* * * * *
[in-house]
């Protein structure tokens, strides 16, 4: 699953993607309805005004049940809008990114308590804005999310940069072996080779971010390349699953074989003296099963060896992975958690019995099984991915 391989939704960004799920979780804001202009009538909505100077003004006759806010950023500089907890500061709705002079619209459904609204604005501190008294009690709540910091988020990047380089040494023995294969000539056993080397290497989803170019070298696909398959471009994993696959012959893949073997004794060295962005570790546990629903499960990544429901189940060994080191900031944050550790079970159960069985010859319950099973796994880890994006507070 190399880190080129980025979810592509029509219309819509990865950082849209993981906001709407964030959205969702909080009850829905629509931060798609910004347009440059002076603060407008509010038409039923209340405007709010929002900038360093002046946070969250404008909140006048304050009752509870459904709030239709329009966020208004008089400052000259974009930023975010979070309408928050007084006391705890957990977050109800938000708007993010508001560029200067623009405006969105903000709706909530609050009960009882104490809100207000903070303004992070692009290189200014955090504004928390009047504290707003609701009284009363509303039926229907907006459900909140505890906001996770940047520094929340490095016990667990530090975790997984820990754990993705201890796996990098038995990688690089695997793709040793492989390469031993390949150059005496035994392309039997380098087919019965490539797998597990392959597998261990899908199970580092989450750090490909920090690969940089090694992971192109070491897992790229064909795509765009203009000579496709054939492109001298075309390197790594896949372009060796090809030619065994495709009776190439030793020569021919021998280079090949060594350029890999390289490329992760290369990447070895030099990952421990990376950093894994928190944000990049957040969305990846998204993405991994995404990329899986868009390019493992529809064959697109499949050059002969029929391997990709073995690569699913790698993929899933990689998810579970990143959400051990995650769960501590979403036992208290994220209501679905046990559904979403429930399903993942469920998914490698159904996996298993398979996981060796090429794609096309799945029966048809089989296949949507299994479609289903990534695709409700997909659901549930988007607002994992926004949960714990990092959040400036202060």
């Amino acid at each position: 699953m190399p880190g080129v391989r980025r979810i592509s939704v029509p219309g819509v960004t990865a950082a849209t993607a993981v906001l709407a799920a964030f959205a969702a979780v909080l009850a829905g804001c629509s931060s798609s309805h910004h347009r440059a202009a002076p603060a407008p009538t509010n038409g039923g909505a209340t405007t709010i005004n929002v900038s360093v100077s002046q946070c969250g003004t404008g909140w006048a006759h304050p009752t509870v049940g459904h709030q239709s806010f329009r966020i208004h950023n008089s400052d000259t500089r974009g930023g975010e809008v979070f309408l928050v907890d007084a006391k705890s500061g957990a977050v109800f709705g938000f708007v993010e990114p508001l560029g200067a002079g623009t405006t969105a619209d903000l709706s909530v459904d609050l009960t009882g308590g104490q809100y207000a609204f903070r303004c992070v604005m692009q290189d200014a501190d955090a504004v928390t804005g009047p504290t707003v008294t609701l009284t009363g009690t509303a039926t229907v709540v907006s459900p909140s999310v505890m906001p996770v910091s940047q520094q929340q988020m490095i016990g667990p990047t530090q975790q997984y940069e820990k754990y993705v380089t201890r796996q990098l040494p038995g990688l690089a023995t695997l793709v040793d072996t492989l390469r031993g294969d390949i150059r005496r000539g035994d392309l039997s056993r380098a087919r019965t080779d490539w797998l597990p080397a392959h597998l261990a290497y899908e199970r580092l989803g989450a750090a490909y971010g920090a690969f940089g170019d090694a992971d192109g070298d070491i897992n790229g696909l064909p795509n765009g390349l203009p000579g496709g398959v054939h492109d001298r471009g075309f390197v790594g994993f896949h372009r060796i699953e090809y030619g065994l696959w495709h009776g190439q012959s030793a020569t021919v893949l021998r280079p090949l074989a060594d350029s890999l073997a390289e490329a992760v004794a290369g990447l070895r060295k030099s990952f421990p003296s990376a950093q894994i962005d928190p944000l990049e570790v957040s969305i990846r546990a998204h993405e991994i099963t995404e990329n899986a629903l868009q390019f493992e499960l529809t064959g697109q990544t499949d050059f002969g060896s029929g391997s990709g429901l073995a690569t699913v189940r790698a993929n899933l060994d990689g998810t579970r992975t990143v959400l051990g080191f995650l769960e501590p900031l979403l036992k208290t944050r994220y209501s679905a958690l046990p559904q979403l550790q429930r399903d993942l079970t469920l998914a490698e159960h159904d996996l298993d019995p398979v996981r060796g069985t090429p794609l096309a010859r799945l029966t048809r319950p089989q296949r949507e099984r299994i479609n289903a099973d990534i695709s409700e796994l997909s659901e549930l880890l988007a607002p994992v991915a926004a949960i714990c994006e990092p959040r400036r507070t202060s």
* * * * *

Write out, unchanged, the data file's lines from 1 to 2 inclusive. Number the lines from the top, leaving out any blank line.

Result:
[in-house]
């Protein structure tokens, strides 16, 4: 699953993607309805005004049940809008990114308590804005999310940069072996080779971010390349699953074989003296099963060896992975958690019995099984991915 391989939704960004799920979780804001202009009538909505100077003004006759806010950023500089907890500061709705002079619209459904609204604005501190008294009690709540910091988020990047380089040494023995294969000539056993080397290497989803170019070298696909398959471009994993696959012959893949073997004794060295962005570790546990629903499960990544429901189940060994080191900031944050550790079970159960069985010859319950099973796994880890994006507070 190399880190080129980025979810592509029509219309819509990865950082849209993981906001709407964030959205969702909080009850829905629509931060798609910004347009440059002076603060407008509010038409039923209340405007709010929002900038360093002046946070969250404008909140006048304050009752509870459904709030239709329009966020208004008089400052000259974009930023975010979070309408928050007084006391705890957990977050109800938000708007993010508001560029200067623009405006969105903000709706909530609050009960009882104490809100207000903070303004992070692009290189200014955090504004928390009047504290707003609701009284009363509303039926229907907006459900909140505890906001996770940047520094929340490095016990667990530090975790997984820990754990993705201890796996990098038995990688690089695997793709040793492989390469031993390949150059005496035994392309039997380098087919019965490539797998597990392959597998261990899908199970580092989450750090490909920090690969940089090694992971192109070491897992790229064909795509765009203009000579496709054939492109001298075309390197790594896949372009060796090809030619065994495709009776190439030793020569021919021998280079090949060594350029890999390289490329992760290369990447070895030099990952421990990376950093894994928190944000990049957040969305990846998204993405991994995404990329899986868009390019493992529809064959697109499949050059002969029929391997990709073995690569699913790698993929899933990689998810579970990143959400051990995650769960501590979403036992208290994220209501679905046990559904979403429930399903993942469920998914490698159904996996298993398979996981060796090429794609096309799945029966048809089989296949949507299994479609289903990534695709409700997909659901549930988007607002994992926004949960714990990092959040400036202060």